New Jersey and Delaware face some of the highest risks in the nation for flooded properties over the next 30 years, driven by an increasingly northern reach of hurricanes due to rising temperatures in the atmosphere and oceans, a nonprofit research group focusing on flood risks says.
For New Jersey, it says, that includes tens of thousands more properties at risk by 2050 than federal data currently suggest.
First Street Foundation’s first National Flood Risk Assessment, released Monday, was compiled by scientists who say they developed a “high-precision, climate-adjusted” online Flood Factor tool for property owners. The tool ranks properties on a scale of 1 to 10 based on a risk of flooding over the next 30 years and allows people to assess the risk for 142 million properties in the United States.
The accompanying report looked at current flood risks, then assessed risks for 2050. .
The Federal Emergency Management Agency (FEMA) currently classifies 8.7 million properties as having substantial risk within “Special Flood Hazard Areas” based on past and present flood risk. First Street Foundation’s modeling identified 14.6 million properties with that risk, nearly 6 million more. However, in the First Street model, some states have fewer properties at risk than FEMA data show.
Flood insurance rates are set using FEMA data.
The top five states showing the greatest proportion of properties with substantial flood risk — meaning a bigger percentage of a community is exposed to risk — are West Virginia, Louisiana, Florida, Idaho, and Montana. The authors found that flood risk is changing for not only coastal states, but inland states too because of shifting patterns of precipitation.
By 2050, the number of U.S. properties facing substantial risk will increase by 10.9% to 16.2 million because of climate change and sea level rise, the researchers found.
By then, Louisiana, Delaware, New Jersey, Florida, and South Carolina are projected to rank highest for proportional increase of properties with significant flood risk. The risk for Philadelphia and other Pennsylvania municipalities also rises substantially.
Currently, First Street data show New Jersey has 8,100 fewer properties at substantial risk than FEMA data calculate. But First Street projects that 73,600 more New Jersey properties will be at substantial risk by 2050.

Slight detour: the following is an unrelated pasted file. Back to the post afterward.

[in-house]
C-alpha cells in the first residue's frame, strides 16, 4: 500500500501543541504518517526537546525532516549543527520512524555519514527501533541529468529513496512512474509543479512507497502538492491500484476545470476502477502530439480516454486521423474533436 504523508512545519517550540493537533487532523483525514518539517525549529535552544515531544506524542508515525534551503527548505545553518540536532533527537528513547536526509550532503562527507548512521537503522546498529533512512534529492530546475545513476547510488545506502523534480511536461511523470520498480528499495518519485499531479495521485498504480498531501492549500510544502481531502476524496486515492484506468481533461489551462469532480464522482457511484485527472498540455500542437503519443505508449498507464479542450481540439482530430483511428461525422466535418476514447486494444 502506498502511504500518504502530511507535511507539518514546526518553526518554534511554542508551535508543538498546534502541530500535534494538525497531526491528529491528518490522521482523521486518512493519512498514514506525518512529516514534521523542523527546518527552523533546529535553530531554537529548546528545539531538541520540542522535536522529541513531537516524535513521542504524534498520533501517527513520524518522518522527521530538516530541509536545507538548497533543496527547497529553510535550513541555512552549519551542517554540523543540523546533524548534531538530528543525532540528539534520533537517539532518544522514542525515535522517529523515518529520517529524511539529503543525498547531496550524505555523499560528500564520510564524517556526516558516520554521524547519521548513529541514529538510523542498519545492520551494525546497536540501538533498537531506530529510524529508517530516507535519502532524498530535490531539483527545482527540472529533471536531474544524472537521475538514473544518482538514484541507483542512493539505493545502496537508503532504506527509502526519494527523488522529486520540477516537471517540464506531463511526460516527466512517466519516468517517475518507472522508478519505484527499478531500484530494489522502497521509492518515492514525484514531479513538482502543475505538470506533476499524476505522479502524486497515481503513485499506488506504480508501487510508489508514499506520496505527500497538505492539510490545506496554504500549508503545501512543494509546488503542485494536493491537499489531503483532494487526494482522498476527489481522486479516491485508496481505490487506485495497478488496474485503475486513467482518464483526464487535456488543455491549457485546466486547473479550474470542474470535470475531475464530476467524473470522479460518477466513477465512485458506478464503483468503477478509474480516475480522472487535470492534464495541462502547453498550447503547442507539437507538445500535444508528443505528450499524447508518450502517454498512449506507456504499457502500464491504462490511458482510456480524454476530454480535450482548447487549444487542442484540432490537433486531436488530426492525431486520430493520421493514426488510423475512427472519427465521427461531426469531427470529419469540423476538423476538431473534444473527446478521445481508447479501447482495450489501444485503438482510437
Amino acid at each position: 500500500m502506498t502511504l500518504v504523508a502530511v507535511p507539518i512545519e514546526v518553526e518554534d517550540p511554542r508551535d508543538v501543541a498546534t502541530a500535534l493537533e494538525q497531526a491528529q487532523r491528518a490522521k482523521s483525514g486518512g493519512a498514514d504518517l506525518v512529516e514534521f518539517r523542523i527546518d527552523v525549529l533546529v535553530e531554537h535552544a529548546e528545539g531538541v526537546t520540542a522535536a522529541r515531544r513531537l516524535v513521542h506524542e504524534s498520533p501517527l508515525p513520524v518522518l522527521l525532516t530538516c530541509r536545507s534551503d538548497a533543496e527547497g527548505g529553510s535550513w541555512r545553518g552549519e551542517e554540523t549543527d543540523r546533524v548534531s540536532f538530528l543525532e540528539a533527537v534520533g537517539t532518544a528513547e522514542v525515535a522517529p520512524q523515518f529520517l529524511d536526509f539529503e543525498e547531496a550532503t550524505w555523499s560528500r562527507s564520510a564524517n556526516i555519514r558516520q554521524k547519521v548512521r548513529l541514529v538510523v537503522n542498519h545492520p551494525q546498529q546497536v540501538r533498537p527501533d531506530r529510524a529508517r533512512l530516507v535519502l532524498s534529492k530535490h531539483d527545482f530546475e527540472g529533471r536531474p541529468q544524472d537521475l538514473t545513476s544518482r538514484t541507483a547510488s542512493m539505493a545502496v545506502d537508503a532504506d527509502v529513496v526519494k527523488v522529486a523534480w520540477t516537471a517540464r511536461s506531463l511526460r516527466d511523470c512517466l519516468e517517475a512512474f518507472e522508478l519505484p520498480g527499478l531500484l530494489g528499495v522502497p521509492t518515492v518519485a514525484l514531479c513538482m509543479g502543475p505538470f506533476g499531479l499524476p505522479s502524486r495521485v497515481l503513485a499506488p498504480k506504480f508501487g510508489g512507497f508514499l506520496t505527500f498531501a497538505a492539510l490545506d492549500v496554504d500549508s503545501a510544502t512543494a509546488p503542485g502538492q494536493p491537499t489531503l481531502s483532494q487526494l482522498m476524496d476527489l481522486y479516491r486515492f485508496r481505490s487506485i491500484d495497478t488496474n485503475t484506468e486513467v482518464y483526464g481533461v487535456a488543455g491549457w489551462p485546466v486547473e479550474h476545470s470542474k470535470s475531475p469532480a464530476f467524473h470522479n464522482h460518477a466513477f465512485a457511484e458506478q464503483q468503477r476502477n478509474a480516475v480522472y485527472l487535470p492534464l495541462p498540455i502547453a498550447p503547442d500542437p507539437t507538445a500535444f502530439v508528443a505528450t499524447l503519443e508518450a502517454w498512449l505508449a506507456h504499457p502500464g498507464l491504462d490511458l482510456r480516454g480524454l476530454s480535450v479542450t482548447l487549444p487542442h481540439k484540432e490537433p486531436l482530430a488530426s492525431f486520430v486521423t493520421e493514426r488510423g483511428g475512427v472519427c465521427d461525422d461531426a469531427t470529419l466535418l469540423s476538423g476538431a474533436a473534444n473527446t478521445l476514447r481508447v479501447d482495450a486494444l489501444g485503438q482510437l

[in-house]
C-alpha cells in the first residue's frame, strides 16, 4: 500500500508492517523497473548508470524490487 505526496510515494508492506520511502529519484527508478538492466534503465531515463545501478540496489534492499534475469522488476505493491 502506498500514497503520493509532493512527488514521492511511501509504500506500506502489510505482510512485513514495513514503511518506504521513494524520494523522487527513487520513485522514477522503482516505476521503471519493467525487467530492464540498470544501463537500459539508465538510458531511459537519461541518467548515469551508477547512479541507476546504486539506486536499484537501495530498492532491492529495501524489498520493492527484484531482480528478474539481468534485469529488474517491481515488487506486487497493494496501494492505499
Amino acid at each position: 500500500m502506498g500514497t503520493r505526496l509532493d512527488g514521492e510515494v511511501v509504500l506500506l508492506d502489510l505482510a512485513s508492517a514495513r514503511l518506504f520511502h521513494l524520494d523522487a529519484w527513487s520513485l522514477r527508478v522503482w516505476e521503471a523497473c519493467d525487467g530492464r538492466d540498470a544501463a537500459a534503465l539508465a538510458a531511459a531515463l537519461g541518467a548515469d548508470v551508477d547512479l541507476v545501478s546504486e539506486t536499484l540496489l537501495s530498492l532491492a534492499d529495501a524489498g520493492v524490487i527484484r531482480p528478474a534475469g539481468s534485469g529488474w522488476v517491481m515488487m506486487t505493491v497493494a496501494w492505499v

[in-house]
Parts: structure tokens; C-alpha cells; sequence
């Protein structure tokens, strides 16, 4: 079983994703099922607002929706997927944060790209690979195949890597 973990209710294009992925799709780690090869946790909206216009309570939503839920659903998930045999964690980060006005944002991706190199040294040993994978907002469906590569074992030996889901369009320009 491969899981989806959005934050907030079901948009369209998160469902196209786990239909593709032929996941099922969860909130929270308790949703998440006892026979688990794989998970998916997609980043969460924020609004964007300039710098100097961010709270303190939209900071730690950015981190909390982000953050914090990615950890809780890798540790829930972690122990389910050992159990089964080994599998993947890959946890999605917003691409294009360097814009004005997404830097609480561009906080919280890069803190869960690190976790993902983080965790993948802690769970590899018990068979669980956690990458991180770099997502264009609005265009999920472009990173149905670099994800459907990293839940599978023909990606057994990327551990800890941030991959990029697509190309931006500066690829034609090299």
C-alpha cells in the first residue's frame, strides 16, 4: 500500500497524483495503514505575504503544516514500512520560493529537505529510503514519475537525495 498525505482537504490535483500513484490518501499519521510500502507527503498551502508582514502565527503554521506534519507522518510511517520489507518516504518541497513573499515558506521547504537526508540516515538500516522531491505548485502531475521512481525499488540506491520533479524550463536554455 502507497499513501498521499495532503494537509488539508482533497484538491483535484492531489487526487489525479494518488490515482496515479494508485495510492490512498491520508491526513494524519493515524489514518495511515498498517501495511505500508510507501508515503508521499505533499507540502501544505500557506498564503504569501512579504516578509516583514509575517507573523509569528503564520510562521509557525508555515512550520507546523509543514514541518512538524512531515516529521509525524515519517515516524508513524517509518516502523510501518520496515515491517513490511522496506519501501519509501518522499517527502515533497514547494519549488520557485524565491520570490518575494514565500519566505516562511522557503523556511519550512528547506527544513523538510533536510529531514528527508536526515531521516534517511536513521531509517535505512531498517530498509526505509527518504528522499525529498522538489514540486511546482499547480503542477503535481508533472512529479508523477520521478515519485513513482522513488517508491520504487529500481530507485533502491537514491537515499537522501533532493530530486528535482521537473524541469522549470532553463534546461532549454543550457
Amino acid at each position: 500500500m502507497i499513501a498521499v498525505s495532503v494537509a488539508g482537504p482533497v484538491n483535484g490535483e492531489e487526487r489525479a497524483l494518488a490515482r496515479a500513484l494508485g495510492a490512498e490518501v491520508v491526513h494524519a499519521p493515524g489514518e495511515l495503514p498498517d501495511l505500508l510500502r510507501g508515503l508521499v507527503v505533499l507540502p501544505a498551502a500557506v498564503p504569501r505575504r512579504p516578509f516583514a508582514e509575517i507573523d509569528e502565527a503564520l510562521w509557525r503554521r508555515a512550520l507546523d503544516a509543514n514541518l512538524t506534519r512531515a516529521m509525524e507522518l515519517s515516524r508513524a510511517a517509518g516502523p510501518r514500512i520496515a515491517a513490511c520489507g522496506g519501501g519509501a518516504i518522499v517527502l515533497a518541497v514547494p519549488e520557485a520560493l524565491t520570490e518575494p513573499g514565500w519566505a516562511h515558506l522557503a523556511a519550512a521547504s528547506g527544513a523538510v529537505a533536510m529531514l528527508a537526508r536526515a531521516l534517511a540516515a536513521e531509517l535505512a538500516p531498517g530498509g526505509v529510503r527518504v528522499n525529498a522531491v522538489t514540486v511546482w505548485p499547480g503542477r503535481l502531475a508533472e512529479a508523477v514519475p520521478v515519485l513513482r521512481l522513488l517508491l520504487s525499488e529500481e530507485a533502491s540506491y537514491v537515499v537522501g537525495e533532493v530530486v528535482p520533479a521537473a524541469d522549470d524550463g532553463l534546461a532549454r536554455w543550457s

In total, First Street’s Flood Model suggests 617,300 properties in New Jersey are at risk over the next 30 years.
“Sea level rise is exposing an increasing number of coastal properties to flooding from extreme high tides and storms,” said Robert Kopp, director of the Rutgers Institute of Earth, Ocean, and Atmospheric Sciences. Rutgers led the development of the sea level rise projections used in the analysis.
The report says Ocean City, N.J., currently has 81% of its properties at risk of flooding. By 2050, that’s expected to rise to 94%.
Doug Bergen, a spokesperson for Ocean City, said in a statement that the numbers reflect that the community happens to have more properties than any other Shore town. He note that current FEMA maps show greater risk than First Street data.
“Flood remediation is a very important issue in Ocean City,” Bergen said. “The city has worked with partners at the federal and state levels on a number of fronts. An uninterrupted dune system and replenished beaches now protect our entire oceanfront, thanks to Army Corps of Engineers projects, including one that is scheduled to begin on July 6.”
Bergen also noted that ordinances require all new and substantially renovated homes to be elevated and that Ocean City is dedicating $100 million over the next five years for elevated streets, upgraded drainage, and pumping stations, among other measures.
“This is all part of a comprehensive strategy that Ocean City has adopted to address flooding issues,” he said.
Some Shore communities smaller than Ocean City show a greater proportion of property at risk. For example, the First Street data show 98% of Wildwood’s properties now at risk, rising to 99% in coming decades.
In Pennsylvania, the report says, Philadelphia has the greatest number of properties at risk of flooding, with 53,400 currently at risk, or 10% of its total properties. But smaller municipalities might have a greater proportion of total properties at risk. For example, Folcroft, Delaware County, bordered by Darby Creek, will experience a 56% increase in properties at risk over the next 30 years, the report states.
The modeling was conducted by researchers and hydrologists from First Street, including scientists from Columbia, George Mason, and Rutgers Universities; the Massachusetts Institute of Technology; the University of California, Berkeley; and the University of Bristol in England.